Brand Protection
4 mins

The secret formula for a top-notch brand protection plan

The secret formula for a top-notch brand protection plan

Counterfeiters are now using every tool and opportunity they can find to sell fake goods through social media, online marketplaces, and e-commerce websites.

After the COVID outbreak, protecting brand identity and customers has become more important than ever as people have started to rely more heavily on online platforms to purchase products.

But how do you build a top-notch brand protection plan that is guaranteed to secure your company and prevent brand abuse? We ask the experts from four big brands. 

Our panelists include:  

  • Jayme Smaldone, the founder, and CEO of Mighty Mug
  • James A Larson, Deputy General Counsel – IP at Purple 
  • John Carriero, Senior Director, Brand Protection Legal, Under Armour 
  • Atika Prasad, Global IP Enforcement Manager at Wahl Clipper

Let’s take a look at the top five takeaways from our discussion with them to get insights about effective brand protection:

Takeaway#1: Get your products patented where most of your knockoffs originate 

In an ideal world, you would get a patent for your products in every country in the world to protect your brand. But the reality is that patenting products according to the different IP laws of different countries is an extremely expensive and time-consuming affair.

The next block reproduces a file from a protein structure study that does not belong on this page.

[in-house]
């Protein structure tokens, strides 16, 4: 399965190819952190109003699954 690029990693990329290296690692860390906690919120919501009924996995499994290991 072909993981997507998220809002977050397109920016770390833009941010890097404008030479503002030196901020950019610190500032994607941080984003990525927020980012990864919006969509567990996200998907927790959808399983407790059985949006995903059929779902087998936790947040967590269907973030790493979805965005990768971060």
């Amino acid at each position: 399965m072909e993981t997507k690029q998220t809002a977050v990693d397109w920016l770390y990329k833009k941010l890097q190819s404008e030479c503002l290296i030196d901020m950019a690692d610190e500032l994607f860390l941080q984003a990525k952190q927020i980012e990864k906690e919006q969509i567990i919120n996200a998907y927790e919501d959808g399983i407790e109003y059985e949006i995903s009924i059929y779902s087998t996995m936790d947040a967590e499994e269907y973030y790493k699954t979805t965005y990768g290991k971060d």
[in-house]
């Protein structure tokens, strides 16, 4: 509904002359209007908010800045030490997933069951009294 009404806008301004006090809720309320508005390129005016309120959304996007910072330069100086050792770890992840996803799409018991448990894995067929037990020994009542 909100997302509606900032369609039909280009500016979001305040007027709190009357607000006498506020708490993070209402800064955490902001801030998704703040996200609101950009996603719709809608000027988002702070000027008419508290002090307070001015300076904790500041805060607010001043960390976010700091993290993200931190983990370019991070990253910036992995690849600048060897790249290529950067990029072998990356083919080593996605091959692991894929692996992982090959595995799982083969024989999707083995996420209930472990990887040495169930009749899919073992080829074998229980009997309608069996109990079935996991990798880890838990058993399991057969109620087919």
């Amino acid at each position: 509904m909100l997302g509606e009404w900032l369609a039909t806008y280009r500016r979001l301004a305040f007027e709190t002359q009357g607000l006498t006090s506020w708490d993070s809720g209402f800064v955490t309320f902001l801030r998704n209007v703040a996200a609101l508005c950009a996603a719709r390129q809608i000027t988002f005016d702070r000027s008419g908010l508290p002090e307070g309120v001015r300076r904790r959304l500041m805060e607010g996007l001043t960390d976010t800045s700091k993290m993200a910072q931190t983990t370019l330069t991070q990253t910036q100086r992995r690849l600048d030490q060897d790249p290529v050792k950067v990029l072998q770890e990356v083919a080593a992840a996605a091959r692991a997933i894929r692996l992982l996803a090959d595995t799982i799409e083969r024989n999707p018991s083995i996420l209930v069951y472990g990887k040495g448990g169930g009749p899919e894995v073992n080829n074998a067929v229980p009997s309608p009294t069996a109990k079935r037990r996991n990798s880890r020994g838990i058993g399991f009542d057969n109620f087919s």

That is why Jayme Smaldone of Mighty Mug, suggests you start by getting patents in the country where most of your knockoffs originate. 

When Mighty Mug realised most of their knockoffs originated from Mainland China, obtaining patents in that region became a key part of their strategy. By getting a patent in China, they were able to effectively shut down the production of their counterfeit products and stop the goods from even being manufactured or exported.

The company has also been actively skimming through fake listings online to stay on top of things. In the past three years, Red Points has helped Mighty Mug keep track of everything by using the brand intelligence platform to remove close to 7,000 listings.

Takeaway #2: Go after the knock offs as soon as you see them

James A Larson from Purple recommends taking a proactive approach and removing fake listings as soon as they show up online. The more you wait, the more chances you give the bad actors to make money off of your idea. And the more money they make, the more financial fuel they will have to battle with you when you do end up taking legal action against them.